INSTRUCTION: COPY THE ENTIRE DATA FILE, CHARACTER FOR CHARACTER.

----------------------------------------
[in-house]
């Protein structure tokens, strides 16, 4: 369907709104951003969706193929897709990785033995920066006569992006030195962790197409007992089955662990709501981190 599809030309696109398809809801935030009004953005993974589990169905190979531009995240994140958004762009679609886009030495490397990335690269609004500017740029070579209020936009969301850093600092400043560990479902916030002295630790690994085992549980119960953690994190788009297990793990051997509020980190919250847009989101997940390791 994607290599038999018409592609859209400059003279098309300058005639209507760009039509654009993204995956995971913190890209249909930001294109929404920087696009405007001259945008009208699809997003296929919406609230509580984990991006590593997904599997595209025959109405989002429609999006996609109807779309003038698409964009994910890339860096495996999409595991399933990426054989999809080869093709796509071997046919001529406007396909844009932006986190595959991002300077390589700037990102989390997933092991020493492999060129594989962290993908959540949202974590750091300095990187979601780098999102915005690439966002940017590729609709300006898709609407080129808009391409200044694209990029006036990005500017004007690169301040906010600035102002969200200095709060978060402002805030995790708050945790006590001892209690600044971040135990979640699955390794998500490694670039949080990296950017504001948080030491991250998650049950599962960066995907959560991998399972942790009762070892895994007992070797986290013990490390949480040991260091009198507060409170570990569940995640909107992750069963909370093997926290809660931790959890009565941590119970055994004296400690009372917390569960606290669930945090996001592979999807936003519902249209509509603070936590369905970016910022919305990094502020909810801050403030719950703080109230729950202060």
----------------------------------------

[in-house]
């Protein structure tokens, strides 16, 4: 369907709104951003969706193929897709990785033995920066006569992006030195962790197409007992089955662990709501981190 599809030309696109398809809801935030009004953005993974589990169905190979531009995240994140958004762009679609886009030495490397990335690269609004500017740029070579209020936009969301850093600092400043560990479902916030002295630790690994085992549980119960953690994190788009297990793990051997509020980190919250847009989101997940390791 994607290599038999018409592609859209400059003279098309300058005639209507760009039509654009993204995956995971913190890209249909930001294109929404920087696009405007001259945008009208699809997003296929919406609230509580984990991006590593997904599997595209025959109405989002429609999006996609109807779309003038698409964009994910890339860096495996999409595991399933990426054989999809080869093709796509071997046919001529406007396909844009932006986190595959991002300077390589700037990102989390997933092991020493492999060129594989962290993908959540949202974590750091300095990187979601780098999102915005690439966002940017590729609709300006898709609407080129808009391409200044694209990029006036990005500017004007690169301040906010600035102002969200200095709060978060402002805030995790708050945790006590001892209690600044971040135990979640699955390794998500490694670039949080990296950017504001948080030491991250998650049950599962960066995907959560991998399972942790009762070892895994007992070797986290013990490390949480040991260091009198507060409170570990569940995640909107992750069963909370093997926290809660931790959890009565941590119970055994004296400690009372917390569960606290669930945090996001592979999807936003519902249209509509603070936590369905970016910022919305990094502020909810801050403030719950703080109230729950202060």